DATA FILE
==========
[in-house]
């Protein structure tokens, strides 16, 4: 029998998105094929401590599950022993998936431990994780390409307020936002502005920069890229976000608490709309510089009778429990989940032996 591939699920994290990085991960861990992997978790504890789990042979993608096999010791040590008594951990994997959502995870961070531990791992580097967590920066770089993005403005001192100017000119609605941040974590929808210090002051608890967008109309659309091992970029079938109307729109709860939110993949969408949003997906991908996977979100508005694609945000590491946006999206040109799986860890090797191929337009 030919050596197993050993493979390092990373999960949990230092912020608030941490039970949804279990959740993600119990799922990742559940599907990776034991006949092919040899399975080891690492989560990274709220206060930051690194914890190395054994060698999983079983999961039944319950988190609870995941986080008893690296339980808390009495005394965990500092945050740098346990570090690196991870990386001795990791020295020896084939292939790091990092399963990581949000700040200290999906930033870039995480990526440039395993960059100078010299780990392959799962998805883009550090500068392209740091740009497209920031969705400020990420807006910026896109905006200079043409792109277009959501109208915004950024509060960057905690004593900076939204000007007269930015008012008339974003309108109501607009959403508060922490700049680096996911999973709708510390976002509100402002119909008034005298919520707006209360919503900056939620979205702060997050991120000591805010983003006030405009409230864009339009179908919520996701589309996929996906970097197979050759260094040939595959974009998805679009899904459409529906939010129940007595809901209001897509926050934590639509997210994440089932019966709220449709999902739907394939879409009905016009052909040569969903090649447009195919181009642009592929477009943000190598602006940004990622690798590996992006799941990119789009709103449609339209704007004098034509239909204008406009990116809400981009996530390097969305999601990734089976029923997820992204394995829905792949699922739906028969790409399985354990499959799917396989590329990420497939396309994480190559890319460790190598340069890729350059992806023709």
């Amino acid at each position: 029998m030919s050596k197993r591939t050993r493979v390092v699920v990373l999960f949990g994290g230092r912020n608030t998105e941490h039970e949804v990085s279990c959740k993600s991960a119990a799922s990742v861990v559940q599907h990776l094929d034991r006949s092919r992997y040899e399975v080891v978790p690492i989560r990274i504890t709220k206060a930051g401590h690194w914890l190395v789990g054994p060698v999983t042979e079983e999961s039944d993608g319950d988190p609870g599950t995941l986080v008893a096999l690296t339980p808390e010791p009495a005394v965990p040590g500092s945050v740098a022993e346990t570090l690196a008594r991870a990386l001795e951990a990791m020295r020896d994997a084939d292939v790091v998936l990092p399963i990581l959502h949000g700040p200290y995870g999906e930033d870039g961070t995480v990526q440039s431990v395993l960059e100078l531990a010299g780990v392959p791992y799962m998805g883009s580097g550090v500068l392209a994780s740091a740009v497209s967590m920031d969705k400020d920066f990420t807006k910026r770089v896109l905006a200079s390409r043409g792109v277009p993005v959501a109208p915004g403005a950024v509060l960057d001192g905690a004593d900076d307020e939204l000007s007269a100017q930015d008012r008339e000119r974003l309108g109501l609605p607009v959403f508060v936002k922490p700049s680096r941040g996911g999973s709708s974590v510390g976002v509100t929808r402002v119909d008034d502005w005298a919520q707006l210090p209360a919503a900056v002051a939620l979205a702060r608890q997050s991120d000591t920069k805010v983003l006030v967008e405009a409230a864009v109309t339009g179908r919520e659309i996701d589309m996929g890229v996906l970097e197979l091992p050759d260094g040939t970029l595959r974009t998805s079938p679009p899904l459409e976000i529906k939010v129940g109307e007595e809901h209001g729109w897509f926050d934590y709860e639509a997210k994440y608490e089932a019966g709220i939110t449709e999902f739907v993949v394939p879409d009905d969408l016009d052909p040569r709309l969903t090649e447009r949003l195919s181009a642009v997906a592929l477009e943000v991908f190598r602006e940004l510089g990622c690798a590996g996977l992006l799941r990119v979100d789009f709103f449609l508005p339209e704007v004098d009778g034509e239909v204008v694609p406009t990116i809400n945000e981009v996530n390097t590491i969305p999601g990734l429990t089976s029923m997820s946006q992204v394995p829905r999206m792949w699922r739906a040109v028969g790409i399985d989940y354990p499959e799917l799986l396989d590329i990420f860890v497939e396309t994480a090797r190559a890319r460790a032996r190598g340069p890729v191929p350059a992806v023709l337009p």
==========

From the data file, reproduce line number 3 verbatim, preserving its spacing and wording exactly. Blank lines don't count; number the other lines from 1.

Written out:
């Amino acid at each position: 029998m030919s050596k197993r591939t050993r493979v390092v699920v990373l999960f949990g994290g230092r912020n608030t998105e941490h039970e949804v990085s279990c959740k993600s991960a119990a799922s990742v861990v559940q599907h990776l094929d034991r006949s092919r992997y040899e399975v080891v978790p690492i989560r990274i504890t709220k206060a930051g401590h690194w914890l190395v789990g054994p060698v999983t042979e079983e999961s039944d993608g319950d988190p609870g599950t995941l986080v008893a096999l690296t339980p808390e010791p009495a005394v965990p040590g500092s945050v740098a022993e346990t570090l690196a008594r991870a990386l001795e951990a990791m020295r020896d994997a084939d292939v790091v998936l990092p399963i990581l959502h949000g700040p200290y995870g999906e930033d870039g961070t995480v990526q440039s431990v395993l960059e100078l531990a010299g780990v392959p791992y799962m998805g883009s580097g550090v500068l392209a994780s740091a740009v497209s967590m920031d969705k400020d920066f990420t807006k910026r770089v896109l905006a200079s390409r043409g792109v277009p993005v959501a109208p915004g403005a950024v509060l960057d001192g905690a004593d900076d307020e939204l000007s007269a100017q930015d008012r008339e000119r974003l309108g109501l609605p607009v959403f508060v936002k922490p700049s680096r941040g996911g999973s709708s974590v510390g976002v509100t929808r402002v119909d008034d502005w005298a919520q707006l210090p209360a919503a900056v002051a939620l979205a702060r608890q997050s991120d000591t920069k805010v983003l006030v967008e405009a409230a864009v109309t339009g179908r919520e659309i996701d589309m996929g890229v996906l970097e197979l091992p050759d260094g040939t970029l595959r974009t998805s079938p679009p899904l459409e976000i529906k939010v129940g109307e007595e809901h209001g729109w897509f926050d934590y709860e639509a997210k994440y608490e089932a019966g709220i939110t449709e999902f739907v993949v394939p879409d009905d969408l016009d052909p040569r709309l969903t090649e447009r949003l195919s181009a642009v997906a592929l477009e943000v991908f190598r602006e940004l510089g990622c690798a590996g996977l992006l799941r990119v979100d789009f709103f449609l508005p339209e704007v004098d009778g034509e239909v204008v694609p406009t990116i809400n945000e981009v996530n390097t590491i969305p999601g990734l429990t089976s029923m997820s946006q992204v394995p829905r999206m792949w699922r739906a040109v028969g790409i399985d989940y354990p499959e799917l799986l396989d590329i990420f860890v497939e396309t994480a090797r190559a890319r460790a032996r190598g340069p890729v191929p350059a992806v023709l337009p």